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Learning from Bubbles: A Look at Housing Bubbles Worldwide

Andrew C. MacDonald
2 min read

By now, the word “bubble” no longer conjures up images of childhood fun for most adults. Most of us now associate the term with the real estate market based on what has happened over the past few years. To make sure we learn from history, this article compares the bubbles of the last decade across a few English speaking countries and picks out a couple lessons.

The Bigger They Are, The Harder They Fall

Whether we are talking about people, trees, or real estate markets, this same idiom holds true. Since the recessionary period in the 1990s, the economies of most developed nations have been growing at a rapid pace and their real estate values have followed. Home values in some countries have grown more quickly than others, and due to this rapid growth, many of them also experienced rapid declines following the credit crunch.

Prices in Perspective

To provide some perspective on the “bubbles” which supposedly formed in global real estate markets over the past decade, here is a housing price index from The Economist showing home prices in Australia, Britain, Canada and the United States over the past 10 years.

house prices

During the past decade, global economies recovered from the dot-com crash and real estate values went on a tear in most of the developed world. What we can see from this graph is that the countries who showed the greatest growth were later hit by the greatest declines. Australia and Britain had a great run over the first 7 years of the new millennium, but were stopped in their tracks as the global financial crisis unfolded. Things started to unravel a little quicker for the United States where the mortgage defaults started to occur first. In Canada, price growth was much more modest, but the decline in house prices that followed was the smallest of the bunch.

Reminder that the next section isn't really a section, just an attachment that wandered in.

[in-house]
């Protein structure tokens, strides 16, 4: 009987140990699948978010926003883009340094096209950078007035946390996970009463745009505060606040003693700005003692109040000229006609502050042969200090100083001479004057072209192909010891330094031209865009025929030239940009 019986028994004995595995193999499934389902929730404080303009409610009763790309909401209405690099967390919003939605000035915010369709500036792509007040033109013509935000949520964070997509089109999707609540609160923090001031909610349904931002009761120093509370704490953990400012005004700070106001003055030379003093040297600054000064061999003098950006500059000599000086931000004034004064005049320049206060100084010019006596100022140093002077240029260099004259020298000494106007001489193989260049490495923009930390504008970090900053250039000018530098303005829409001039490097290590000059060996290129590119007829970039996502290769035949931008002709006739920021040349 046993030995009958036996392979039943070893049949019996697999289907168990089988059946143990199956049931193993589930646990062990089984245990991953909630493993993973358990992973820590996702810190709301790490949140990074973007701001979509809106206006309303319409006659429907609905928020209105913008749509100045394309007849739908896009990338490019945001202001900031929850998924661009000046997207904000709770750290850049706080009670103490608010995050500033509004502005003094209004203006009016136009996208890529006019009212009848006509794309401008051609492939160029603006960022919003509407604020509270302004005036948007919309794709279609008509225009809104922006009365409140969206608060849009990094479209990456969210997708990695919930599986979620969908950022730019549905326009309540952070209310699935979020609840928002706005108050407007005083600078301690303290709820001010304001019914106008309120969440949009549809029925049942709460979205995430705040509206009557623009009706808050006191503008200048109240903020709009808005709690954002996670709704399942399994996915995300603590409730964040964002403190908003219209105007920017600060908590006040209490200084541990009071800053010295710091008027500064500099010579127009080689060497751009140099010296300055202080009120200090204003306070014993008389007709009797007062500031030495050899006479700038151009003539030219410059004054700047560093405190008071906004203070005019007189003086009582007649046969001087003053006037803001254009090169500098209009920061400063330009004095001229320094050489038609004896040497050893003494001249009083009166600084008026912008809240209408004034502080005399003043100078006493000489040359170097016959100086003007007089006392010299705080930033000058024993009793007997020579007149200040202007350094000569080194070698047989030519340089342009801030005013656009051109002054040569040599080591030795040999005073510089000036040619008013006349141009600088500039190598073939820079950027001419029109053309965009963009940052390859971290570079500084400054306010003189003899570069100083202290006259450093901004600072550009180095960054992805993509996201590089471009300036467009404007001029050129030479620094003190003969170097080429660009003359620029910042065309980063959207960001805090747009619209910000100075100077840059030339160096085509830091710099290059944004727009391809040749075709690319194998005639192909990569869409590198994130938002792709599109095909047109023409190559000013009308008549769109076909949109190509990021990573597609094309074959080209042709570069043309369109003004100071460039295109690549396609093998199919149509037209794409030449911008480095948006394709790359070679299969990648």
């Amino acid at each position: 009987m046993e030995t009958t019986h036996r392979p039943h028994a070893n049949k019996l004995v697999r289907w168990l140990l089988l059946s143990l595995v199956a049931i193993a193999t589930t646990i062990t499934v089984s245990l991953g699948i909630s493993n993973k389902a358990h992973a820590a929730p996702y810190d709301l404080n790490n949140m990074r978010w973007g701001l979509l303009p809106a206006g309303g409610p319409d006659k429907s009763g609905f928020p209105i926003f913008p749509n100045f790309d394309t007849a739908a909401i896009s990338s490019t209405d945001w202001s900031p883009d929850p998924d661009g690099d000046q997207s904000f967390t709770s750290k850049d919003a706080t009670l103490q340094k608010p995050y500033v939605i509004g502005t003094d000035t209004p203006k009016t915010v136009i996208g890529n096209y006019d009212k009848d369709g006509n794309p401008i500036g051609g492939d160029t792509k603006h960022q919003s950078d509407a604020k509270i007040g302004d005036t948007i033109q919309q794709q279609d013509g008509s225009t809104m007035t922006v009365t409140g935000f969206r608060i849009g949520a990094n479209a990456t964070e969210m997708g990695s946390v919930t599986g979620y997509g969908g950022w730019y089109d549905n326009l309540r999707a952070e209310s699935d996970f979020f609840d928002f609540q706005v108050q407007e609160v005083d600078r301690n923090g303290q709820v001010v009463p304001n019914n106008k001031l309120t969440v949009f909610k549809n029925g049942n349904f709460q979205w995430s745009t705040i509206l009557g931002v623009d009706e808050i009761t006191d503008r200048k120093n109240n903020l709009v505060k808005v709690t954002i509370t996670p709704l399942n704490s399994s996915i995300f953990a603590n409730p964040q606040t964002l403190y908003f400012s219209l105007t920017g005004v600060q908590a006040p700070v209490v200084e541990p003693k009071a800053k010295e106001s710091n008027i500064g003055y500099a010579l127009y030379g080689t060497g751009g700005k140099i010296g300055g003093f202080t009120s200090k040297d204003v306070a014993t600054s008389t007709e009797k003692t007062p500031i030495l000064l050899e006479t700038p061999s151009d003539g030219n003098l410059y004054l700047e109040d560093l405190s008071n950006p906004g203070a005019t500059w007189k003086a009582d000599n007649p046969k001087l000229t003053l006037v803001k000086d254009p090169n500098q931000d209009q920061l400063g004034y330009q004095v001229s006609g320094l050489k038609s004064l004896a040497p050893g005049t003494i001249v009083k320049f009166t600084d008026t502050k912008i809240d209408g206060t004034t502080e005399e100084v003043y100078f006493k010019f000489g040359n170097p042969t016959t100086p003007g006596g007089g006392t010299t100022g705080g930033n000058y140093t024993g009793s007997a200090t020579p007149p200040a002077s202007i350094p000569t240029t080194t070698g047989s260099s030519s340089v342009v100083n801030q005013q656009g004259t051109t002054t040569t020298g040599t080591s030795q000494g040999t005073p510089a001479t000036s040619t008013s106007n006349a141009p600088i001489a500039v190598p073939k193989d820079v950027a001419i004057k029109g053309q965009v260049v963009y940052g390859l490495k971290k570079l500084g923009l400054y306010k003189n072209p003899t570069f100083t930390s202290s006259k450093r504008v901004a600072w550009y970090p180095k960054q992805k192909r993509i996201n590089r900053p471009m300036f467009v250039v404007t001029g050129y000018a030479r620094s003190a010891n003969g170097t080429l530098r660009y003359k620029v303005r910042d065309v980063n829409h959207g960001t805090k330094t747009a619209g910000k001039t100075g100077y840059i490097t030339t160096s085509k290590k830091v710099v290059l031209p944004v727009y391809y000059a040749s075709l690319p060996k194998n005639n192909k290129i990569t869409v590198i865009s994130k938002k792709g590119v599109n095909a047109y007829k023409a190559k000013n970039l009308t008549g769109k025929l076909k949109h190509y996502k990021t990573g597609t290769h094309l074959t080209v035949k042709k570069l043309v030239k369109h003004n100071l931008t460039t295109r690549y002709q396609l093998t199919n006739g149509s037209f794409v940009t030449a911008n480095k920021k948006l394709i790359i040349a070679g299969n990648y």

Another interesting observation that may not be apparent from media headlines is that even in real (inflation adjusted) terms, house prices in each of these countries are still ahead of where they were at the beginning of the last decade.

Learn from History

It’s easy to get caught up in the hype, especially when things are going well. With double digit growth rates, who wouldn’t be excited to get into the market? When things start to heat up, here are a couple lessons we can take away from our recent recession.

1. Look for Sustainability

The important thing is to ensure you are investing in properties which offer sustainable growth potential for the future. Take a look at the national and regional economies to determine whether they are poised to grow. Beyond that, drill down to the individual property and look at whether your monthly cash flow should be expected to grow or shrink based on economic trends.

2. Be Prepared for Price Dips

Now that we know that prices don’t always go up from recent experience, we need to make sure we can hang onto our properties through any price corrections so we are not forced to sell. As long as we have enough cash flow to ride out price fluctuations, we won’t be forced to take a loss while the real estate market hits a temporary bottom.

Creative Commons License photo credit: anieto2k

Note By BiggerPockets: These are opinions written by the author and do not necessarily represent the opinions of BiggerPockets.